"Oh, yes! I know how good you are. Which reminds me, Gabriel, about Mrs. Capel. We must talk things over when we get home. You must not do anything in a hurry. I heard about her fainting away last night. It is not only that she is a widow, and terribly delicate, her maid tells me, but she takes no care of herself, none at all.… What a rate you are walking at; I'm sure we have plenty of time, the bells are still going. I can't keep up with you." He slowed down. "As I was saying, I shouldn't like you to be more particular with her until we have talked things over together. Of course as far as her delicacy is concerned, we might persuade her to see Mrs. Roope."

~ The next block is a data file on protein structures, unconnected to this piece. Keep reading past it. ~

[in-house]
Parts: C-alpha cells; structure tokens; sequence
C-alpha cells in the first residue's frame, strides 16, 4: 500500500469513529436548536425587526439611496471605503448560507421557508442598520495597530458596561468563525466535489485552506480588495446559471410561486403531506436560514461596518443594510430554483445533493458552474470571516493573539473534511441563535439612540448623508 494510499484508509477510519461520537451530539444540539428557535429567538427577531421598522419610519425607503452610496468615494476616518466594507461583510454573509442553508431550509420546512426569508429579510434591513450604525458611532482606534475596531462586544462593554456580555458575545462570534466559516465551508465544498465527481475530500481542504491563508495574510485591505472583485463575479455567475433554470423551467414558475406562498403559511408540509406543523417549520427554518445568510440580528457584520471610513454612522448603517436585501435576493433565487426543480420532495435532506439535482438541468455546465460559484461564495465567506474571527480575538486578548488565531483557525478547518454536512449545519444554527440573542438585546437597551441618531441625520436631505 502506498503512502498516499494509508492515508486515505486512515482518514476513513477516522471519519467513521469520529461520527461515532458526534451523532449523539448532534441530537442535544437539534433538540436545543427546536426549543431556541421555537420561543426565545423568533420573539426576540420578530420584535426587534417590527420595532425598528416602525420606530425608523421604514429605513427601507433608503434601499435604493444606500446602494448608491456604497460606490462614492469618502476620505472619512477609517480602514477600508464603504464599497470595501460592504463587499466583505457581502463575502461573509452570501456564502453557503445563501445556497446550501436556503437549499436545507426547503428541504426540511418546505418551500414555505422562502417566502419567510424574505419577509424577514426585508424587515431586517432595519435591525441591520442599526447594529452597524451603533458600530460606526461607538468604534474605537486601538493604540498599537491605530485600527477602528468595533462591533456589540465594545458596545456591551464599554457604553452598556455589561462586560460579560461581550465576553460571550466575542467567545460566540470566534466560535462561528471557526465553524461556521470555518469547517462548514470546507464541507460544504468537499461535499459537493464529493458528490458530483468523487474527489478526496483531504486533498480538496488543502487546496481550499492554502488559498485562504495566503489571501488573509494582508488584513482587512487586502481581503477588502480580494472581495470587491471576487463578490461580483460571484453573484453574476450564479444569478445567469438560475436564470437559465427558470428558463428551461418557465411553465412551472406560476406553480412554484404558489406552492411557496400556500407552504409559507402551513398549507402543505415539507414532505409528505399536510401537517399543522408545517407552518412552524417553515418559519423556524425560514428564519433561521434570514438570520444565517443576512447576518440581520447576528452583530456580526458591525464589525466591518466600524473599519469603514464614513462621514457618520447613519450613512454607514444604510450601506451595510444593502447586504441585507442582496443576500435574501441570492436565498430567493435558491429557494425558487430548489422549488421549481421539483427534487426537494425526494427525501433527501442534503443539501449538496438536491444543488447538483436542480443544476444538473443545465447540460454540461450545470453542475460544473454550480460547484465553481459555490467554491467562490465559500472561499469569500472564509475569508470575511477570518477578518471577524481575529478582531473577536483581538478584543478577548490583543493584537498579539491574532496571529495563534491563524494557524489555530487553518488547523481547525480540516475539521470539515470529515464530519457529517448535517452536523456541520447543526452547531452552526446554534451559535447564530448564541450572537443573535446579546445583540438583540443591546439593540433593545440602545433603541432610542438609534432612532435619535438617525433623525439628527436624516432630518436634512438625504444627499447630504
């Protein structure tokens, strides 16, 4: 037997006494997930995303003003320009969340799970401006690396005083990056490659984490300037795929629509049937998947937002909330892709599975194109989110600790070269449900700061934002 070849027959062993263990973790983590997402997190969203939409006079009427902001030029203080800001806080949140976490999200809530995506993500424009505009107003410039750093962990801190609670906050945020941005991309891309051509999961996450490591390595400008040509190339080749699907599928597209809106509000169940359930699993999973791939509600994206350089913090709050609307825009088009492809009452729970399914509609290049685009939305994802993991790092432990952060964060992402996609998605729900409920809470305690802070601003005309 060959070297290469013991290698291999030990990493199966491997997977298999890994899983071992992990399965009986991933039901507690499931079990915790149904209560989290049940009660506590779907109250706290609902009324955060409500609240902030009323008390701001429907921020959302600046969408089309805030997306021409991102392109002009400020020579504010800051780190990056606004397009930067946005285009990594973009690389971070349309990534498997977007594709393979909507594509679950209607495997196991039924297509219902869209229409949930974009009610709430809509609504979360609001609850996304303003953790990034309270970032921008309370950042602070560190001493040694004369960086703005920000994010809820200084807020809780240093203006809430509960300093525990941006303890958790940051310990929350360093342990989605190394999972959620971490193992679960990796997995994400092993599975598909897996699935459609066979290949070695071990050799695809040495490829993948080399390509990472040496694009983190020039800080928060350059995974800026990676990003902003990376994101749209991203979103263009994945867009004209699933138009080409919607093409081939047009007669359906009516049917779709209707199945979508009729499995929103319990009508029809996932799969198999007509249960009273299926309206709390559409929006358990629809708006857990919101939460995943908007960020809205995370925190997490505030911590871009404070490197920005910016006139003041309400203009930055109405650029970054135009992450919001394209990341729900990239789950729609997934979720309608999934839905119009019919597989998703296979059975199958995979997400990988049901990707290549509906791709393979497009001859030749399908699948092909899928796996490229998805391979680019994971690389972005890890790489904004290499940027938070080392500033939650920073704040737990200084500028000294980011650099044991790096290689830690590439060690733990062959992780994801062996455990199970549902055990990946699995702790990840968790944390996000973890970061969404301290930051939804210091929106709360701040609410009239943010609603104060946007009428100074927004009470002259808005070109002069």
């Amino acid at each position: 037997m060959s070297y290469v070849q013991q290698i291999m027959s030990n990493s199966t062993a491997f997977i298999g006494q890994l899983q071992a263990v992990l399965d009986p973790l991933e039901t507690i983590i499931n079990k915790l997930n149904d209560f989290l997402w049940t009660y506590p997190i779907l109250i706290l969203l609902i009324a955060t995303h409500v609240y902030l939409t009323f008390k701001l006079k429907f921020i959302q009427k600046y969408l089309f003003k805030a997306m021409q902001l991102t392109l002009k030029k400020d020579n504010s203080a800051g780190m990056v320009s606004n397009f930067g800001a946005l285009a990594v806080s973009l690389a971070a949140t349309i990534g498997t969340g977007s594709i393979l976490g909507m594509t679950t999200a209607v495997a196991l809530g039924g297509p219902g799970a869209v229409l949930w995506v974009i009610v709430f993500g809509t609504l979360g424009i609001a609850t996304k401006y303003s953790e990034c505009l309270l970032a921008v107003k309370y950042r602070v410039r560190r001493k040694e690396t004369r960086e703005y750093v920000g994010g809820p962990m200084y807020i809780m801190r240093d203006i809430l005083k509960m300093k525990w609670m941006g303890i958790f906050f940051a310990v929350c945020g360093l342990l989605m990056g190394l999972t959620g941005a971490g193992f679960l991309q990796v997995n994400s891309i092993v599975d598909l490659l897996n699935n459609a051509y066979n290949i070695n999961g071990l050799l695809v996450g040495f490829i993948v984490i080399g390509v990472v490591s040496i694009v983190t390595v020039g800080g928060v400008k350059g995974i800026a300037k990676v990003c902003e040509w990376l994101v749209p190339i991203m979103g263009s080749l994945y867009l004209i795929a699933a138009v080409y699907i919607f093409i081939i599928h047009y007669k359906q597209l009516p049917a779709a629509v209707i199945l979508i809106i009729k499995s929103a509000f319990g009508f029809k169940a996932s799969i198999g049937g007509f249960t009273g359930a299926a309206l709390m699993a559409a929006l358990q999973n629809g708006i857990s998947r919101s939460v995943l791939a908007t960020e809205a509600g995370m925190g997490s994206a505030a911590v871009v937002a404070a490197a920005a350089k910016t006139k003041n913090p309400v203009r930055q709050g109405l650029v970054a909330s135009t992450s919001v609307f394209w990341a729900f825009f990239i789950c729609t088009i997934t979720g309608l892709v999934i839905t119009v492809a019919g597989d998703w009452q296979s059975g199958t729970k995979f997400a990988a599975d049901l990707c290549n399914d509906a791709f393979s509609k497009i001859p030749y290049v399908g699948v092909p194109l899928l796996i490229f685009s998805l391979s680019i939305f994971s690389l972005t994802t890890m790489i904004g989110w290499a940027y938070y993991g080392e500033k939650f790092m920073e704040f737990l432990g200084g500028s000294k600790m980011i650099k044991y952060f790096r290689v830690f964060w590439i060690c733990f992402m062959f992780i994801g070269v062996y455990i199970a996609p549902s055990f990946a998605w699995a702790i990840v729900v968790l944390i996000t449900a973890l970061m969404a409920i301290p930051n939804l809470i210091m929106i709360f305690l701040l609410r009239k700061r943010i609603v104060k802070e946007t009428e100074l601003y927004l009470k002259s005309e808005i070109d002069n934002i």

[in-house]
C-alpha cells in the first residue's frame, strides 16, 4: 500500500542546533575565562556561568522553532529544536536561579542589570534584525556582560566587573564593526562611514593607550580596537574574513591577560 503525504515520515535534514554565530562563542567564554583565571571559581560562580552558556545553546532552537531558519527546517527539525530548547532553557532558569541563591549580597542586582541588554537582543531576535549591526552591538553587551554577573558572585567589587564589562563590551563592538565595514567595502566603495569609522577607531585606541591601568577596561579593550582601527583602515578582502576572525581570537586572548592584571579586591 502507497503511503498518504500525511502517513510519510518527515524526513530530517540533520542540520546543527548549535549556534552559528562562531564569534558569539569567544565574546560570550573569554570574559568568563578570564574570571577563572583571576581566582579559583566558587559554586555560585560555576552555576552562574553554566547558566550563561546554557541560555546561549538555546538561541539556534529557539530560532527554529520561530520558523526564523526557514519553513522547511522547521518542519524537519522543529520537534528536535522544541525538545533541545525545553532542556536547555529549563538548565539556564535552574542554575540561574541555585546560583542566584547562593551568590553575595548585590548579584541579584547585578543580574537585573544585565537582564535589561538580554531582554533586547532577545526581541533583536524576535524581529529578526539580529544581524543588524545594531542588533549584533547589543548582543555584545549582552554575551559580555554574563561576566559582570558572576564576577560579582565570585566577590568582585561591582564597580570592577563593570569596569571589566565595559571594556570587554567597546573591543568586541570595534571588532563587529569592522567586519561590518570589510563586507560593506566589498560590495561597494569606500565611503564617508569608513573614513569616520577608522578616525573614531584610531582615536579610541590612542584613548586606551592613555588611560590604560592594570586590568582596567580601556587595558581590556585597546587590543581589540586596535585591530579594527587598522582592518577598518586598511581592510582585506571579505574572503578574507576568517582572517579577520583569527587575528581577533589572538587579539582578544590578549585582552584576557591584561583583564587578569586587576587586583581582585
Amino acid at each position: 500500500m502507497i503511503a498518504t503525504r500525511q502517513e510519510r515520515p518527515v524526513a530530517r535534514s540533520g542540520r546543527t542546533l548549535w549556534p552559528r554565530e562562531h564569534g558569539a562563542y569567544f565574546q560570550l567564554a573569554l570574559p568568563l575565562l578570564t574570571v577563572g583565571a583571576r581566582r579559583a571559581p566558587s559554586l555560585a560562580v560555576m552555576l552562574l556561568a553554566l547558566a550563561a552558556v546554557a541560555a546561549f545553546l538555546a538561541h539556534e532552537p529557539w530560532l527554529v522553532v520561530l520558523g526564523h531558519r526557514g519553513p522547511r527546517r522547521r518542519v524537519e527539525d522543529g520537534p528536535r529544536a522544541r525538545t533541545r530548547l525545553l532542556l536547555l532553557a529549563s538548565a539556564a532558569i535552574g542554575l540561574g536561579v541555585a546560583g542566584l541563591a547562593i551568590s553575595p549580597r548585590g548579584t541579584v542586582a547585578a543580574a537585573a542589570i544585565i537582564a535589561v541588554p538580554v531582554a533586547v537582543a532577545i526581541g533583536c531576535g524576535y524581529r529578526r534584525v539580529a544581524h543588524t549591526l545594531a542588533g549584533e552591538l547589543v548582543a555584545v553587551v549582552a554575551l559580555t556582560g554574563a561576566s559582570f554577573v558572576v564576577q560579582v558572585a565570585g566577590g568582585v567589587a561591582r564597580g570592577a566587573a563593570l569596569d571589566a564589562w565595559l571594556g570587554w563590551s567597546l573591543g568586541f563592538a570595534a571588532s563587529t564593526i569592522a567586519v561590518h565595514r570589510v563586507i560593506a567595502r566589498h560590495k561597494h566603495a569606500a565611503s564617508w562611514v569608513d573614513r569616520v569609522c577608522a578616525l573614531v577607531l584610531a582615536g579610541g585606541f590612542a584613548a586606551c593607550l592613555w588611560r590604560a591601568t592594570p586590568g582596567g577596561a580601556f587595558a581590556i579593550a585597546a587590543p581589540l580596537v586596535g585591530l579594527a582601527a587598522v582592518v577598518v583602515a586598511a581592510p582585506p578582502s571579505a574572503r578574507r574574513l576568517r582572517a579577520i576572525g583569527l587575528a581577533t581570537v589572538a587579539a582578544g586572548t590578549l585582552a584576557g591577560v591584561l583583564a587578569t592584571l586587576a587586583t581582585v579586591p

"I have already asked Mrs. Capel if she will do me the honour of becoming my wife," her brother said in a tone she found curious, peculiar, not at all like himself.
"Oh, dear! how tiresome! You really are so impulsive. Of course I like her very much, very much indeed, but there are so many things to be thought of. How long has her husband been dead? You know she is more than half an American, she told me so herself, and such strange things do happen with American husbands."
"Mrs. Capel divorced her husband!" He spoke quickly, abruptly, hurrying her on toward the church, through the gate and up the path where a little stream of people was already before them,